Topics include Dining Scene, U.S. Virgin Islands: For Foreign Visitors & more!
Rental vehicles: a jeep, sidekick or other SUV will allow you to explore the limits of the distinction between "unpaved road" and "trail".
Driving: "shoulder to the shoulder" is the tip for U.S. Drivers. The steering wheel is on the left side, as you are accustomed, but you drive on the other side, on the left. so just repeat to yourself - shoulder to the shoulder, and after a few 'Whoops!" you'll be fine. Locals and acclimated tourists will yell or honk to prevent accidents.
Speed limit is 35 or less across the entire island, often enforced by crowds of milling goats or a group of donkeys. Reaching maximum speed limit is possible, but difficult to sustain. The exception to this applies to the local bus and taxi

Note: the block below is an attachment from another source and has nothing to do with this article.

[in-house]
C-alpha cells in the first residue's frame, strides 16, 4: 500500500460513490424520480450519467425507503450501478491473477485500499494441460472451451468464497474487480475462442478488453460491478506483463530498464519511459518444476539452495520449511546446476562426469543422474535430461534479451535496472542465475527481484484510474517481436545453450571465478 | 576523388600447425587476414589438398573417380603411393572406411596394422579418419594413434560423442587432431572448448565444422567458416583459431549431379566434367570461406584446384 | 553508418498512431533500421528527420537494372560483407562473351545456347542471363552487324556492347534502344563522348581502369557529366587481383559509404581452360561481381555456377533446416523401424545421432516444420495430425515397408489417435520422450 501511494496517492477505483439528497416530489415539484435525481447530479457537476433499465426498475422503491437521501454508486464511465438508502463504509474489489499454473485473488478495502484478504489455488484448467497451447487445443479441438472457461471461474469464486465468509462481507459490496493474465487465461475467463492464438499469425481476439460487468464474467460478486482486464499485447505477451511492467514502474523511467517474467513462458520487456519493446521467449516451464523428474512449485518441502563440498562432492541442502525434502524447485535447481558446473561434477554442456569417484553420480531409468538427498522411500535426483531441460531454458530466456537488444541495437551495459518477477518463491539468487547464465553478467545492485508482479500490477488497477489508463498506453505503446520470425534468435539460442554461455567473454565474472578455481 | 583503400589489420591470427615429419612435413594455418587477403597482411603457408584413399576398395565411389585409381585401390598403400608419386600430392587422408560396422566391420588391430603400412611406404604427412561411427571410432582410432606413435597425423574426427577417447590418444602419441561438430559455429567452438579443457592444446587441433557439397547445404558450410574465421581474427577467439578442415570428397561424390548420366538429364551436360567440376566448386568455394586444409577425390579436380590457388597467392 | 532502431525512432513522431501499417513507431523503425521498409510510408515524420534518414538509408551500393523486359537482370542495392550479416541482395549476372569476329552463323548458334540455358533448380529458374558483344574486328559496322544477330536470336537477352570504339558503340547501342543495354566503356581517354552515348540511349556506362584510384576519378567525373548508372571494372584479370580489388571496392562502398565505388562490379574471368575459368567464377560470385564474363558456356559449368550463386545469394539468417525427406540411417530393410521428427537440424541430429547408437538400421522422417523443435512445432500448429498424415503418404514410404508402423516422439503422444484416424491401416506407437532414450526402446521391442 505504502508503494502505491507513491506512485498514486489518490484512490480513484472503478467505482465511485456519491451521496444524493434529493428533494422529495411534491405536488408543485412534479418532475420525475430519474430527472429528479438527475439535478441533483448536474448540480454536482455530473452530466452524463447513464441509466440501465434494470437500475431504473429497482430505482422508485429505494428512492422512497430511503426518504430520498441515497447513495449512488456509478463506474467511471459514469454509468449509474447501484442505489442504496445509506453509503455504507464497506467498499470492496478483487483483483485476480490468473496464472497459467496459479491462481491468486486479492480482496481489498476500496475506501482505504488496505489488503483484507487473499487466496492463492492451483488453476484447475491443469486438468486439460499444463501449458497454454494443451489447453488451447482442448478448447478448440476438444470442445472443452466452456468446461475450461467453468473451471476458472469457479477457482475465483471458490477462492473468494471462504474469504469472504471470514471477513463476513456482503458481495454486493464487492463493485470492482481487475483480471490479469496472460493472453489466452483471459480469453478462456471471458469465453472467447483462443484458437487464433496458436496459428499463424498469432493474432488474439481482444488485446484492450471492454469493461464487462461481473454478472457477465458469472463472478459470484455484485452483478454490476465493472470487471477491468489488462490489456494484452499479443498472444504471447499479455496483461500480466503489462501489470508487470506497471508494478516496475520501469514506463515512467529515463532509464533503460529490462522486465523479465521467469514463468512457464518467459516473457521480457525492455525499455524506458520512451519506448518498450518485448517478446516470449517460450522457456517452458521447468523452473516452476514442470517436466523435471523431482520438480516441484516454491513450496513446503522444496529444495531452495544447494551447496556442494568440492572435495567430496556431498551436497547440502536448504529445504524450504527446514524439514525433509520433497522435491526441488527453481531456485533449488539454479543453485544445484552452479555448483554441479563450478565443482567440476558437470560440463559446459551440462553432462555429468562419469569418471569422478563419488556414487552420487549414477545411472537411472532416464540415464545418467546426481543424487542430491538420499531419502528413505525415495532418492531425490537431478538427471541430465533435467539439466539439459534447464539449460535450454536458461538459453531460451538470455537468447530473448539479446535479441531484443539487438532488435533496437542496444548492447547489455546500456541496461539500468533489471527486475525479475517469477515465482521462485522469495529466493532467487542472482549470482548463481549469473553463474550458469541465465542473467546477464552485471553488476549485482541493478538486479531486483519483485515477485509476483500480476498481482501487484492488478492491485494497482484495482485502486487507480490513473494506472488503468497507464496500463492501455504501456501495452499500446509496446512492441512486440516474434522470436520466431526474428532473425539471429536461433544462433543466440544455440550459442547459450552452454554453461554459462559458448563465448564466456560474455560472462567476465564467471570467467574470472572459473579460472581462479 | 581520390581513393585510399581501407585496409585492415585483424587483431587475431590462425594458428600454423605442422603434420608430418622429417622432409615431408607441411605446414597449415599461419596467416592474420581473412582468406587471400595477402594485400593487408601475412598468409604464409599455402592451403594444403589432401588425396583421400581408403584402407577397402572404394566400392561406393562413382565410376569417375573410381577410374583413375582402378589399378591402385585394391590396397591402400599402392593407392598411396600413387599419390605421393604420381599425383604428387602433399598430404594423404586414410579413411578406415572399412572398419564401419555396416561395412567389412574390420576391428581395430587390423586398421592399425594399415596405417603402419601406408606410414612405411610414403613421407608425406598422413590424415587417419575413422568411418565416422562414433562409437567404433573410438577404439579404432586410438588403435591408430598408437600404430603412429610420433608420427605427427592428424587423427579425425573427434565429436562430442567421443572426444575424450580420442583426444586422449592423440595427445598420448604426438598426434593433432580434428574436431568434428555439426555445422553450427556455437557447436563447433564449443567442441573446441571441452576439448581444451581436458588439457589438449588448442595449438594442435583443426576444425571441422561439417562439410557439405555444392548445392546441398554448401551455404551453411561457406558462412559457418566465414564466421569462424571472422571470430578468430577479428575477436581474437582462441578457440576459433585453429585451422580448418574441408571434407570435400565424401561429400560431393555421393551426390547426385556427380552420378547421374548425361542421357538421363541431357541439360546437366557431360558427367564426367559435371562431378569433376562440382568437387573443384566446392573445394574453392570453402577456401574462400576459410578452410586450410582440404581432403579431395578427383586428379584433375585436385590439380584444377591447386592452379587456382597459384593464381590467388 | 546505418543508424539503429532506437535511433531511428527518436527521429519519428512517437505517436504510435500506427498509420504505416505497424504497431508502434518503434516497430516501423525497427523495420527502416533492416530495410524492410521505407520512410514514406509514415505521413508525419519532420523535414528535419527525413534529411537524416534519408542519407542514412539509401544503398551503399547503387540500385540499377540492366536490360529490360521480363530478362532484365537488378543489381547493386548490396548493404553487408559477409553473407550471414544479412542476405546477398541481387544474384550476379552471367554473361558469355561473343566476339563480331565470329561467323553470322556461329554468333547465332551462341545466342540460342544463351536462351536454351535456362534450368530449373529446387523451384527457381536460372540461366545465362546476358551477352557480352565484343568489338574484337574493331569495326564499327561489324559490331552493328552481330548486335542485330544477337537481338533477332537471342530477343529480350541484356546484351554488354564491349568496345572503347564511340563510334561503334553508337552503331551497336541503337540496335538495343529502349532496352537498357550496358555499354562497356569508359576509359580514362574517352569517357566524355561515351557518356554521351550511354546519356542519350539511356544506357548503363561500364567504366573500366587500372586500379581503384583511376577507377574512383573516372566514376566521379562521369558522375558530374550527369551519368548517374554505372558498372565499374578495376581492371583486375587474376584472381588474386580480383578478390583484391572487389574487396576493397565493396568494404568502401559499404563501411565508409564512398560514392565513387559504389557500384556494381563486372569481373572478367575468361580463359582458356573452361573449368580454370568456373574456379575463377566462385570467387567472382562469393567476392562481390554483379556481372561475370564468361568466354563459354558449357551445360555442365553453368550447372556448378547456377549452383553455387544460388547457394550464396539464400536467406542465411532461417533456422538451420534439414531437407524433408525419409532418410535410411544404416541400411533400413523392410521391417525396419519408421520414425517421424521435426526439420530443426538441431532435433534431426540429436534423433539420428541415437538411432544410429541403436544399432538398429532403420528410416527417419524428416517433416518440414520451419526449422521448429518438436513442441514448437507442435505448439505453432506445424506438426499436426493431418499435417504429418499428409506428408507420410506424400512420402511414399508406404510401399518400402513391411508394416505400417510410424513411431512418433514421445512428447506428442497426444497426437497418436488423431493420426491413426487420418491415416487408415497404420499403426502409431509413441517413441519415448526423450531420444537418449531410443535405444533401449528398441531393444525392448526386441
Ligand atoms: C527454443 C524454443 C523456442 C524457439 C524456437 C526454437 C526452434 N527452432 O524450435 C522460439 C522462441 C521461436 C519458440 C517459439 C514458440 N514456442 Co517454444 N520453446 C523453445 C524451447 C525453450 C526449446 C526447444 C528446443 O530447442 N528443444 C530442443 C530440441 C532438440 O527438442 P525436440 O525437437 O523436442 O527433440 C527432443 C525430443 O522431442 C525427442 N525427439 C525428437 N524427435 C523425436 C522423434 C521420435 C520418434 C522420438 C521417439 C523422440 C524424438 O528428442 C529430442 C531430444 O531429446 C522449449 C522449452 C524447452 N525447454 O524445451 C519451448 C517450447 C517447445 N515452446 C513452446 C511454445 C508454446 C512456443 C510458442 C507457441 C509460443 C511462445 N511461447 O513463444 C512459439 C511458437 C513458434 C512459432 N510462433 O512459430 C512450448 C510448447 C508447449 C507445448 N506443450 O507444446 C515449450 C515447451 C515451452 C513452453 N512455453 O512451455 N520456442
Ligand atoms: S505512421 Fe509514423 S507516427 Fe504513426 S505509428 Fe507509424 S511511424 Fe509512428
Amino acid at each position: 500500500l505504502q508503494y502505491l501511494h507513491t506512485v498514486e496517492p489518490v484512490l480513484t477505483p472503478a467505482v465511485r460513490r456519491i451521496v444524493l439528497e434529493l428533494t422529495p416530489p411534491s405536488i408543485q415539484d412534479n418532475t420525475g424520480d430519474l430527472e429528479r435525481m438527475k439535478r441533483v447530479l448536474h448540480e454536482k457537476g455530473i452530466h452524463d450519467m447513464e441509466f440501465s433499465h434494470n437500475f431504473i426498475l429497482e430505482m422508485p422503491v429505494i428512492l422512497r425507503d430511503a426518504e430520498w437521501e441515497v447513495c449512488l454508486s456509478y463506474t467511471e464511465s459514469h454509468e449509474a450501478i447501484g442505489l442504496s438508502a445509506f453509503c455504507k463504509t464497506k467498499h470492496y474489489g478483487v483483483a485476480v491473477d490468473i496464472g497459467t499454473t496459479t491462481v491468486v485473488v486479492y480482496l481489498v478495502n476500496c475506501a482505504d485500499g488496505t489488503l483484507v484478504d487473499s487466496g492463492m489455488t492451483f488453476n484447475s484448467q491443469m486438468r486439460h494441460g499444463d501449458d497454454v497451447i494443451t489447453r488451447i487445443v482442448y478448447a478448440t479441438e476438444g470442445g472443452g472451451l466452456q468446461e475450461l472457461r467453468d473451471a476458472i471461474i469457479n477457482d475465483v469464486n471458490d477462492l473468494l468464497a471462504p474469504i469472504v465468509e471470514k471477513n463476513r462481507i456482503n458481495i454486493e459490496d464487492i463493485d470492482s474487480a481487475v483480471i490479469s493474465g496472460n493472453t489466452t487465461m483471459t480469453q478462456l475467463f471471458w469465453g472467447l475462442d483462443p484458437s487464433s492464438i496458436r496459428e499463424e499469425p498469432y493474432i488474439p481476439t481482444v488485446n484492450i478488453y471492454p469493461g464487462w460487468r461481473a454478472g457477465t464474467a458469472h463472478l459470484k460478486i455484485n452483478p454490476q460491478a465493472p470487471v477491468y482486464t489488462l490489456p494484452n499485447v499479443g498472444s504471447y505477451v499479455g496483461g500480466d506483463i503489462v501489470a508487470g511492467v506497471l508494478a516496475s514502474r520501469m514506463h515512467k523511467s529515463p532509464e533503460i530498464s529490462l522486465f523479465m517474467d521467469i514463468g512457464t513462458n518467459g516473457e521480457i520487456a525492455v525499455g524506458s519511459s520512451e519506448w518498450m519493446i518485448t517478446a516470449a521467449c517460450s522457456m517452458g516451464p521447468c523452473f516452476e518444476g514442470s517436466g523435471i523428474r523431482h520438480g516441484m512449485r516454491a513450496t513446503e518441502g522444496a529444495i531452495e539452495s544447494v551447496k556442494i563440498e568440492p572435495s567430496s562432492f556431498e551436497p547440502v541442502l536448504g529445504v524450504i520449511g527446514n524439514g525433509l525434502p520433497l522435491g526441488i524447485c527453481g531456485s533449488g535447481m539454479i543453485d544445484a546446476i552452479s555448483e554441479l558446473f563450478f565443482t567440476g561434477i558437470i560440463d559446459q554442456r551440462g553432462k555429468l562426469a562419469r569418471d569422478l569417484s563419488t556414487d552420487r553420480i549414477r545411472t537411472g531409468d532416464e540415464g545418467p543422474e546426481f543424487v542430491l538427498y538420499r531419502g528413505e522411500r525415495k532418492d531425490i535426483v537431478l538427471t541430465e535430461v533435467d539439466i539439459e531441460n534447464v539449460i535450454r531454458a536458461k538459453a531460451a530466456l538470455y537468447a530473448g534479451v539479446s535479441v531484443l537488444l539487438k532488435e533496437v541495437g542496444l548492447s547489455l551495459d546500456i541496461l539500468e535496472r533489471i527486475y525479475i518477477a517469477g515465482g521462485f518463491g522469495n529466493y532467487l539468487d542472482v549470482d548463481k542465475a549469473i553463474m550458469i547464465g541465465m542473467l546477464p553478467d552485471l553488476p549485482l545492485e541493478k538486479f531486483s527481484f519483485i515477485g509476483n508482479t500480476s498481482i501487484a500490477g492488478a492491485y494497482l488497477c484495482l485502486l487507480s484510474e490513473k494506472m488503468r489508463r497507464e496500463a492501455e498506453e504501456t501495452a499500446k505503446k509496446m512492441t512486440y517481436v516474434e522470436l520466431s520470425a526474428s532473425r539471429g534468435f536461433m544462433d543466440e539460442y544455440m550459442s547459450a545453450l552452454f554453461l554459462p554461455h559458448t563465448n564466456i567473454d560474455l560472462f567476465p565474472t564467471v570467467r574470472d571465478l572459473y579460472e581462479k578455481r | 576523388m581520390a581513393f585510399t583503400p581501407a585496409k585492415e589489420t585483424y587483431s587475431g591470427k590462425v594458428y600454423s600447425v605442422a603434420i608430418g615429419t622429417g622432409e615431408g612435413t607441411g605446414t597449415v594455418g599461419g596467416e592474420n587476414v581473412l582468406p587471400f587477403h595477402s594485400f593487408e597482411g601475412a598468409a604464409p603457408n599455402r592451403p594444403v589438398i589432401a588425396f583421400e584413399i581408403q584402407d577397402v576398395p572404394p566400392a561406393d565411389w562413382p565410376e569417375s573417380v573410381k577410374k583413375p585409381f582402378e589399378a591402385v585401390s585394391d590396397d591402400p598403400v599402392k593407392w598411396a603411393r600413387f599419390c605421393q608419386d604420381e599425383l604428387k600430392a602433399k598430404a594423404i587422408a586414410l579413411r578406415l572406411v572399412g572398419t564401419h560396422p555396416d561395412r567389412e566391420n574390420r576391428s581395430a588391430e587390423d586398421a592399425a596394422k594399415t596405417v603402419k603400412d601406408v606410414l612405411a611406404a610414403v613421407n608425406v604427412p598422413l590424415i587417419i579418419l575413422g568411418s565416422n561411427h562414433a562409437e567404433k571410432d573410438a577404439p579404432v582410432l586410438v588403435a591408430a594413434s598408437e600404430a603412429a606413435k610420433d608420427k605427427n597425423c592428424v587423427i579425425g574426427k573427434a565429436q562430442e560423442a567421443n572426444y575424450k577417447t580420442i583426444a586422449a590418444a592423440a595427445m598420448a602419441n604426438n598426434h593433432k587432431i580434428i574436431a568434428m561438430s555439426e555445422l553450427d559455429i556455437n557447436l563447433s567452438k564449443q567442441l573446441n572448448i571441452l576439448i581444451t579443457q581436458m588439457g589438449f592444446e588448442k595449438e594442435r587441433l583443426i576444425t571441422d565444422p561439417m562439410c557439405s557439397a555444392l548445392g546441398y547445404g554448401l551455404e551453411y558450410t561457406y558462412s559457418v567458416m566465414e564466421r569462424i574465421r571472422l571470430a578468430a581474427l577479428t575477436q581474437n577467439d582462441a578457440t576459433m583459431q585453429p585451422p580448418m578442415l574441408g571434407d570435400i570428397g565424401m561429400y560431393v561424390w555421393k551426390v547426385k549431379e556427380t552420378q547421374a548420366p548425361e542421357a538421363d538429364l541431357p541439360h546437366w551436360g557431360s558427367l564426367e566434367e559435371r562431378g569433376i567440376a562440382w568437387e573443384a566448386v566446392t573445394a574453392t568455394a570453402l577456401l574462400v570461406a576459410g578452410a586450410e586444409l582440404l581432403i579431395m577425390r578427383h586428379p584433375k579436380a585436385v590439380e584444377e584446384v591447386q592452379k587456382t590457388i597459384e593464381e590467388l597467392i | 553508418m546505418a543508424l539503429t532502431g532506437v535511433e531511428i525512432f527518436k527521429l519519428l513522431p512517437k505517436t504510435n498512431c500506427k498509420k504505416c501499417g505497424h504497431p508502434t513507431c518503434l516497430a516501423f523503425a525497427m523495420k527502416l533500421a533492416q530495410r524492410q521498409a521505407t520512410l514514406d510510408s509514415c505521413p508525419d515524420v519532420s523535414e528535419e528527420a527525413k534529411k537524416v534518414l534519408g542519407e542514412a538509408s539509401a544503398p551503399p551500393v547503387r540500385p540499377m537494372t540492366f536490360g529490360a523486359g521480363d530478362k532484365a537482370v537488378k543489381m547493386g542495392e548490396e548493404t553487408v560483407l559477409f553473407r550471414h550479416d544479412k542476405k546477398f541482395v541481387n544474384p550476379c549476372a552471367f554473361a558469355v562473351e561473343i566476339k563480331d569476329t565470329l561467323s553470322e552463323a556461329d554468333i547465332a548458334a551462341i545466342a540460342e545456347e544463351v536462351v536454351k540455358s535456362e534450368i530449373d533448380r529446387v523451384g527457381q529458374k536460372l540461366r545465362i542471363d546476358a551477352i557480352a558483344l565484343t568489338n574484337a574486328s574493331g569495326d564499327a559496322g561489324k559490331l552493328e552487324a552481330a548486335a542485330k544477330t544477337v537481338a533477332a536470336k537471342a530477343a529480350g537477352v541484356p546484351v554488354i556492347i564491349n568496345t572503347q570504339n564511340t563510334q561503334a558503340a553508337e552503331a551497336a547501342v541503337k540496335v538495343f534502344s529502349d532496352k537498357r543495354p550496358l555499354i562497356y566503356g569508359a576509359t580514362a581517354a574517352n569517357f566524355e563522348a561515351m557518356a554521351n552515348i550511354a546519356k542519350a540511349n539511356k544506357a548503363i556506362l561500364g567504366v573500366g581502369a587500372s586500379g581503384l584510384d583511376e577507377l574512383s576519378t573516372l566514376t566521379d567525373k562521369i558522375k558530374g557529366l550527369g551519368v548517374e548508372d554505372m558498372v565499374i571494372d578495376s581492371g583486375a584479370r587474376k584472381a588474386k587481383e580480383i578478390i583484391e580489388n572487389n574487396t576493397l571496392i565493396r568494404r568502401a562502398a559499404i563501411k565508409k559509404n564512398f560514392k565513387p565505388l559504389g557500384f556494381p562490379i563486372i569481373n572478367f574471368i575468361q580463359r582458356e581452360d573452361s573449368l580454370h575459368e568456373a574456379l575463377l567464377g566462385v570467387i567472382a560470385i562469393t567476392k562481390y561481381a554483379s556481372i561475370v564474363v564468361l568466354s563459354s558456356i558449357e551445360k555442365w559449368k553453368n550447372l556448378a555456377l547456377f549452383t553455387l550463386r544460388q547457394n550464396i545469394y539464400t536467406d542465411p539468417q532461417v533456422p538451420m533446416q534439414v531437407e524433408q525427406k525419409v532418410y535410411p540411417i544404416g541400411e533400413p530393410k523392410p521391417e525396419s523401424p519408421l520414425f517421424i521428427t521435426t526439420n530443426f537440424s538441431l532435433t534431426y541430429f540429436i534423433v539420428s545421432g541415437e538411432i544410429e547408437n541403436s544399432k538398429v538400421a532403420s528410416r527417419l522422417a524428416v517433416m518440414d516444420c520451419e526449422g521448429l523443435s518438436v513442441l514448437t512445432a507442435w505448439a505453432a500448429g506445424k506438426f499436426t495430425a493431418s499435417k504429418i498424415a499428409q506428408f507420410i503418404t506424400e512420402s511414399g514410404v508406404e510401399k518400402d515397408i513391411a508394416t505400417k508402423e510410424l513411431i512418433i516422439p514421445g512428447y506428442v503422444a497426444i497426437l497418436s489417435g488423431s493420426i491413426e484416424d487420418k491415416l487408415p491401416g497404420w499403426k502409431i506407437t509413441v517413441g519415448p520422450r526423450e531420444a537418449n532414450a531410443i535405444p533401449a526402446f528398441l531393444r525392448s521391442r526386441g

drivers and most of the year-rounders. Pull over and allow them to
pass, it's easier on the psyche.
Hills - climbing and descending: stay in 2nd gear and downshift to 1st when the hill gets steeper. The engine can better maintain speed, and going down it adds a synergistic assist to the brakes, removing the anxiety of imagining a runaway car.
Turns: hairpin and blind in almost every case as you go up and down hills. Honk in advance of the hill to alert drivers approaching from the other side. LISTEN for the sound of truck engines and err on the side of caution if you can hear but not see one headed your way. The engine will be heard long before the truck driver honks an alert. The roads really aren't suited for construction vehicles and it is not safe to share a turn with one.
Gas cost $1.00 + per gallon more than mainland, but varied only $0.05 to $0.10 per gallon between St Thomas and St John.
(Jan 20-29, 2008)